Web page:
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Doctor Who XXIV.12-14: Dragonfire

June 15th, 2014 (08:07 pm)

Between sessions of evidence-gathering for the conference paper I'm delivering later in the week, I've been catching up on the Doctor Who DVD backlog with small doses of Dragonfire. I voted this top in the season polls in 1987, and can still see why, as there is a better-defined sense of threat in this story than in its three season 24 siblings, and a credible villain in Edward Peel's Kane. Realisation is still very erratic, though; I'd not appreciated how far the characters are dependent upon sharing the knowledge of the author and viewer about where the others are until reading Paul Scoones's production notes, for example. The making of... documentary at least gives the director freedom to admit that he didn't really pay attention to the logic of the story, hence the nonsensical visuals including the Doctor's pointless climb over a rail so he can dangle over a sheer drop at the end of part one, there being no sign of the ledge he was apparently trying to reach... There is a lot of inconsistency in the line delivery, too, especially from Sylvester McCoy who sometimes seems to need to work too hard on his Doctor. Sophie Aldred is great when having to confront Kane or his followers but at other times she seems to be under instruction to ham things up more - the dreaded children's programme sensibility mentioned by writer Ian Briggs and Chris Clough in the documentary, which was antipathetic to the spirit of Doctor Who but seen as a necessary part of the placation of hostile head of drama Jonathan Powell. A word of praise though for the everyman mercenaries McLuhan and Bazin, played by Stephanie Fayerman and Stuart Organ; their naturalistic playing of the 'ANT hunt' in part three is welcome amidst the histrionics elsewhere. Their deaths acquire power consequential upon their dogged determination to get their job done, despite having no particular pride or interest in the task in hand.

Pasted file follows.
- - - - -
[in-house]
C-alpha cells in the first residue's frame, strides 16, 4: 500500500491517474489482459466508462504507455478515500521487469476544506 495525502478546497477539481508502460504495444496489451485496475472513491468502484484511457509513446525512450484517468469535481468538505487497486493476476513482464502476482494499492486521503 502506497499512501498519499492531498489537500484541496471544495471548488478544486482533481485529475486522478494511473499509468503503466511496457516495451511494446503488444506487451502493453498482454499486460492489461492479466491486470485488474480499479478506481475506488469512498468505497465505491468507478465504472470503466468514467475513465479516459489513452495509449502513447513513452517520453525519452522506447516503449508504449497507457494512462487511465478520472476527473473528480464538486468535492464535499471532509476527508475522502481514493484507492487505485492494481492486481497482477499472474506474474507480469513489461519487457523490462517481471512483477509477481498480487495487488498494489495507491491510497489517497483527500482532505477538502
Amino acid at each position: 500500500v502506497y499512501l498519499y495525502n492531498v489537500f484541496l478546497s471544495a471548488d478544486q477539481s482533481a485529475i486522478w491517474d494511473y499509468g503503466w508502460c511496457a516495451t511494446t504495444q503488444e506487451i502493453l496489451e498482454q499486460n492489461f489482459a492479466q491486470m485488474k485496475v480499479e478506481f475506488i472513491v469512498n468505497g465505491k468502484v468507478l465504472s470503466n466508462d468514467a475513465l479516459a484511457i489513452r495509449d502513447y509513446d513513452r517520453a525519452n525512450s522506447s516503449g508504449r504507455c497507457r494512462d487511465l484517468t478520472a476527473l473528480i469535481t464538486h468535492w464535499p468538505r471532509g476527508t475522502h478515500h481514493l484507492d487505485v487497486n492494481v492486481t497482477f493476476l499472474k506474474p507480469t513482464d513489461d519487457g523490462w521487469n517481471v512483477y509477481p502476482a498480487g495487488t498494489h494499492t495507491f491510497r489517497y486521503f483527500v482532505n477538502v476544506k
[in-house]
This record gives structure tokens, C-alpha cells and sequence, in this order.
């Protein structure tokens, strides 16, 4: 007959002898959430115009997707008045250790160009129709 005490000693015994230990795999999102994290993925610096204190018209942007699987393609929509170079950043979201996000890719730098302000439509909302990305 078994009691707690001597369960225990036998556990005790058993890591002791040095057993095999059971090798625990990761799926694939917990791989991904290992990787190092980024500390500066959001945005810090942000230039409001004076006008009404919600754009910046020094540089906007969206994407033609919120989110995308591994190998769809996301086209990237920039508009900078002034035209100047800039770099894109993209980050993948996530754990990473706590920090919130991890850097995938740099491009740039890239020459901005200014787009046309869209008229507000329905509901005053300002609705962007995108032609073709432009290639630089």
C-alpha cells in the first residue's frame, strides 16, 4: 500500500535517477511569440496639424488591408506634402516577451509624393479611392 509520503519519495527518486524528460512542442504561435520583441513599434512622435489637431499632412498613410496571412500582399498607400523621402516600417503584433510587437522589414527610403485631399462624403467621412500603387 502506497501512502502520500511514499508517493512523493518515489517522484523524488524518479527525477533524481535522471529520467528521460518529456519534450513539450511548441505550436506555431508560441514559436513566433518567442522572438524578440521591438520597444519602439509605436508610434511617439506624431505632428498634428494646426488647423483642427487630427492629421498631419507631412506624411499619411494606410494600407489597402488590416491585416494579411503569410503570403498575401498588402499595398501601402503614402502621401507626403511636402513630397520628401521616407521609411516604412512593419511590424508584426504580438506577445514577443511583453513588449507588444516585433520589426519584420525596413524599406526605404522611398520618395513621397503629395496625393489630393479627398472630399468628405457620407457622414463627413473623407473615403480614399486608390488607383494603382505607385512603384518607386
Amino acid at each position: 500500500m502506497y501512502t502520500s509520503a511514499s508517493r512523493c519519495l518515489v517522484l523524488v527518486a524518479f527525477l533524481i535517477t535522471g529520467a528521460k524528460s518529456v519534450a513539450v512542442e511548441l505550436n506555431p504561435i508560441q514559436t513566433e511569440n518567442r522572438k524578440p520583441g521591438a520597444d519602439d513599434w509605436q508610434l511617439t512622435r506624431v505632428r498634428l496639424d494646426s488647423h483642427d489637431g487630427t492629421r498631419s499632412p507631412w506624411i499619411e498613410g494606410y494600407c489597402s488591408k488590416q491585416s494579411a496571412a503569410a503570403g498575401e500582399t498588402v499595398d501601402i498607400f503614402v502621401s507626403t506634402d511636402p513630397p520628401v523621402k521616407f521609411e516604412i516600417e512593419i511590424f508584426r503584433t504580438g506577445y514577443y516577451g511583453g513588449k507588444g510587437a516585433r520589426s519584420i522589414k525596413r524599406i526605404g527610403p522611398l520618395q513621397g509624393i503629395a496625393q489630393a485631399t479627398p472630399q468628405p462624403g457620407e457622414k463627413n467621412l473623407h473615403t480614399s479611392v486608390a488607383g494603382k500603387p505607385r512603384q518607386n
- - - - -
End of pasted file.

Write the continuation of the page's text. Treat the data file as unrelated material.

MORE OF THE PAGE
Also posted at http://sir-guinglain.dreamwidth.org/2014/06/15/dragonfire.html.


Posted by: daniel_saunders (daniel_saunders)
Posted at: June 15th, 2014 09:42 pm (UTC)

I have never liked Dragonfire very much. Controversially, in its season I much prefer Paradise Towers and Delta and the Bannermen - the former is funnier and more intelligent, the latter more fun and (contrary to fan opinion) more polished. My childhood love of Time and the Rani has long vanished, however.

I would agree about it seeming too much like kids TV, in scripting, acting and design and would add that most of seasons twenty-three and twenty-four seem the same way. I disagree about the sense of threat: I don't think Kane feels much of a threat nor is his motivation clear for much of the story, though this is arguably a problem endemic to season twenty-four.

Still, it does have good points, most notably Edward Kane as the most successful villain in some time and some interesting costume design and memorable music. A generation raised on The Sarah Jane Adventures may feel more comfortable about having this and the rest of seasons twenty-three and twenty-four in the canon than fandom did in the late eighties.

Posted by: parrot_knight (parrot_knight)
Posted at: June 15th, 2014 11:25 pm (UTC)

I don't think it's controversial now to prefer Paradise and Delta, and indeed then the editor of Celestial Toyroom castigated readers for placing Dragonfire first.

Otherwise I still find Kane believable, motivation and all; though his sidekicks speak of mercenaries without, I suspect, knowing what the word means, but that's also the fault of the script.